The Definition Of What Makes A Good Movie
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The Definition Of What Makes A Good Movie

Tarantino style.

The Definition Of What Makes A Good Movie

Have I been enlightened?? That's the main thought that has been relentlessly barging into my mind for the last two days.

So where did this come from? Well, a couple days ago I was sitting with co-workers discussing who knows what, when the topic of movies came up. Sheepishly, I admitted that my current favorite movies have remained StarStruck and Princess and the Pauper since the age of 10.

Yes, I understand they aren't the most complex movies that ask for severe mental contemplation, but I saw them, and movies in the same ballpark, as familiar films to rally back to to ease the mind. This just became my normal and an experience I accepted as the best movies could offer.

But after talking to my co-workers and seeing them light up as their inner Tarantino geeks surfaced, I yearned to discover what I could possibly be missing.

So that night (and the next morning because I fell asleep), Disney Jrs number one rep, sat down, propelled by the need to dig deeper into more substantial films, and watched a 2 hour and 58 minute Tarantino classic, also known as "Pulp Fiction". Not going to lie, the first twenty minutes may have been the most labor intensive, grueling experience I've ever encountered. Yet, thirty minutes in, I a was hooked. Finally the character's names, plot, and captivating format of this film had me fully engrossed and on the edge of my seat pondering what could happen next.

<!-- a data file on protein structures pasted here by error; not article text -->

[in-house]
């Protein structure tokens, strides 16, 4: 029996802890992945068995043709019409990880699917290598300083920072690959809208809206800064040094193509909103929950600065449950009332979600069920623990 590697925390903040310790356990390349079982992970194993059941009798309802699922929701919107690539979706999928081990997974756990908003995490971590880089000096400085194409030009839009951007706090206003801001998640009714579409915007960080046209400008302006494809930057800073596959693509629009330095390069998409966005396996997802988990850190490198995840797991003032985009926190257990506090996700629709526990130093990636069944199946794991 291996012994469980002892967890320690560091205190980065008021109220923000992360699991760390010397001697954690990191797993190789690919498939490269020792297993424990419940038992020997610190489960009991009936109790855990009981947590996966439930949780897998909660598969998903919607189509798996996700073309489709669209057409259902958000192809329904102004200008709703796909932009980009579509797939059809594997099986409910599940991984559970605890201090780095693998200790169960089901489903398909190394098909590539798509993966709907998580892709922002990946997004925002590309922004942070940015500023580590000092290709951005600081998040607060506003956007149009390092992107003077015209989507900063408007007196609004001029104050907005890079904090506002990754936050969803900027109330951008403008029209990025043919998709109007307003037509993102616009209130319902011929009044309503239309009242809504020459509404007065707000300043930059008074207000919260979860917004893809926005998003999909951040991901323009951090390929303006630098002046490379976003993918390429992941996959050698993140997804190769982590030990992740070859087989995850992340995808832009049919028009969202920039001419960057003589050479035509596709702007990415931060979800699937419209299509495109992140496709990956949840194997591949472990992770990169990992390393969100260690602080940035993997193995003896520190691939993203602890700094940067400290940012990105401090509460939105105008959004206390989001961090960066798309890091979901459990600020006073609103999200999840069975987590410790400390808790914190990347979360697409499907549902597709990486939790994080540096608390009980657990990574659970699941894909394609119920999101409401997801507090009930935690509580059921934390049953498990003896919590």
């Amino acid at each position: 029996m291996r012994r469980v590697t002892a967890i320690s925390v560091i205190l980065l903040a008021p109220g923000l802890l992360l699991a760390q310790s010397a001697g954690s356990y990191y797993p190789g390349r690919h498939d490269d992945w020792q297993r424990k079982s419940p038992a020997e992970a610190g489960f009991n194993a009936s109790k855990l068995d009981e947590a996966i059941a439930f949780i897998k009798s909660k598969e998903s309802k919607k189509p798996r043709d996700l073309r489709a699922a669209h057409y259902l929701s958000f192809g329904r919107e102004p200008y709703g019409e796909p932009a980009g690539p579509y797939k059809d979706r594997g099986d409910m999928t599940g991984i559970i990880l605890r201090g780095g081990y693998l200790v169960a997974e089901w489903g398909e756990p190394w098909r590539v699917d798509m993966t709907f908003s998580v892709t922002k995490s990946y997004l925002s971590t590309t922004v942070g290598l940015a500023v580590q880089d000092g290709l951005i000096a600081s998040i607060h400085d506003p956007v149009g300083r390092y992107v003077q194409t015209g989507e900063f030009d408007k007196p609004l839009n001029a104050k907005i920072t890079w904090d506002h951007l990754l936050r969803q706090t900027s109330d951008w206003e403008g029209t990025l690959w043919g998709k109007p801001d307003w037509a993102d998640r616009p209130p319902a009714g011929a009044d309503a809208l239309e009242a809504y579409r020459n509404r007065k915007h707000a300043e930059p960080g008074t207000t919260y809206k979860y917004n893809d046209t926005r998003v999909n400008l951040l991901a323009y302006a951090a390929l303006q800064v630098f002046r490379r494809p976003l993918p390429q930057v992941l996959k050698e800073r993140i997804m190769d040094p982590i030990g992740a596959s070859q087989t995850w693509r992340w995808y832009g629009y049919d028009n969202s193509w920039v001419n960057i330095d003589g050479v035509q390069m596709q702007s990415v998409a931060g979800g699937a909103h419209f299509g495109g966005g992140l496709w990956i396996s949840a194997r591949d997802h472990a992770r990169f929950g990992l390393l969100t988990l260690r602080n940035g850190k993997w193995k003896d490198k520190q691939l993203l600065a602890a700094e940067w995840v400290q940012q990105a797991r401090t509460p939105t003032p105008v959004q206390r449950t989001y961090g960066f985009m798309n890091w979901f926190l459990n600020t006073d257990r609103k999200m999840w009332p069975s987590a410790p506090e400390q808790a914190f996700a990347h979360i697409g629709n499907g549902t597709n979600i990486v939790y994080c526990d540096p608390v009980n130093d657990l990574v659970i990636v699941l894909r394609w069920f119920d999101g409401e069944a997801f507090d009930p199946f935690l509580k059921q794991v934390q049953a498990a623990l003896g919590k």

By the end of the film, I was edging emotional and mental enlightenment, and had no idea how a film could be so deliberately off, but 100% exactly correct.

As my quest toward discovering the magic in films is far from complete, I want to understand the breakdown of how such artistry works. For example, Tarantino's specific style highlights strands of dry humored witty dialogue, set in places close to our reality, with huge surprises and quick jumps throughout scenes. That makes the movies relatable, to a point, but allows for our minds and imaginations carry us even further, and incorporate ourselves into his ridiculously savage worlds.

I just started "No Country for Old Men", another film directed by a great mind. Within the first three minutes of the movie, it was set up in a way for us to picture the narrator as a main character with us for the long haul. But surprise surprise, by minute four, the narrator, the only character we've been personally introduced too, has been strangled, is laying on the floor in a pool of his own blood while the criminal, air tank in hand, sets off to locate his next victim. And wow did that get to me.

So overall, my consciousness has been exposed to a whole field of an unfamiliar artistic films. These have swiftly come to show me that movies are not just 1, 2, 3, but can be 3, 1, Z, 5, B, 2, A, and tiered on a whole other level. I'm excited to dig deeper and uncover film secrets that take a special mind to produce.

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This article has not been reviewed by Odyssey HQ and solely reflects the ideas and opinions of the creator.

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